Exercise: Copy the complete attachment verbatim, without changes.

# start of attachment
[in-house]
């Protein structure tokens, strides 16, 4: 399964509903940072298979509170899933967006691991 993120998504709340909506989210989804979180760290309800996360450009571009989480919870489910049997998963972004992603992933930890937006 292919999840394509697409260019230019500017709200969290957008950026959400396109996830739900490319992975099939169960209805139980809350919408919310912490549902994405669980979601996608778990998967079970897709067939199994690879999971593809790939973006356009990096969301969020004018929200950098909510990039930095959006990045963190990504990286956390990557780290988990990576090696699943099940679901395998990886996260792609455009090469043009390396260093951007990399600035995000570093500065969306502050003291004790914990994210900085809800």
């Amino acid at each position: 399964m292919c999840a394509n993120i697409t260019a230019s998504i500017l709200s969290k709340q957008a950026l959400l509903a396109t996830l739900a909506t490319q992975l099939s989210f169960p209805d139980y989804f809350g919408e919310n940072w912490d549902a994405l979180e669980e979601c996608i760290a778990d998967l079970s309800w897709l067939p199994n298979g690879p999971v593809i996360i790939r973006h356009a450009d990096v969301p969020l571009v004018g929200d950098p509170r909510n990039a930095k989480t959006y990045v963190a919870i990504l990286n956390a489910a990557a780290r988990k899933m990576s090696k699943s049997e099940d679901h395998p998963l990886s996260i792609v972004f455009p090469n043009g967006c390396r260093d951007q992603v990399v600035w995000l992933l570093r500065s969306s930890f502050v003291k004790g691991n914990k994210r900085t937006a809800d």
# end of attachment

[in-house]
């Protein structure tokens, strides 16, 4: 399964509903940072298979509170899933967006691991 993120998504709340909506989210989804979180760290309800996360450009571009989480919870489910049997998963972004992603992933930890937006 292919999840394509697409260019230019500017709200969290957008950026959400396109996830739900490319992975099939169960209805139980809350919408919310912490549902994405669980979601996608778990998967079970897709067939199994690879999971593809790939973006356009990096969301969020004018929200950098909510990039930095959006990045963190990504990286956390990557780290988990990576090696699943099940679901395998990886996260792609455009090469043009390396260093951007990399600035995000570093500065969306502050003291004790914990994210900085809800």
């Amino acid at each position: 399964m292919c999840a394509n993120i697409t260019a230019s998504i500017l709200s969290k709340q957008a950026l959400l509903a396109t996830l739900a909506t490319q992975l099939s989210f169960p209805d139980y989804f809350g919408e919310n940072w912490d549902a994405l979180e669980e979601c996608i760290a778990d998967l079970s309800w897709l067939p199994n298979g690879p999971v593809i996360i790939r973006h356009a450009d990096v969301p969020l571009v004018g929200d950098p509170r909510n990039a930095k989480t959006y990045v963190a919870i990504l990286n956390a489910a990557a780290r988990k899933m990576s090696k699943s049997e099940d679901h395998p998963l990886s996260i792609v972004f455009p090469n043009g967006c390396r260093d951007q992603v990399v600035w995000l992933l570093r500065s969306s930890f502050v003291k004790g691991n914990k994210r900085t937006a809800d």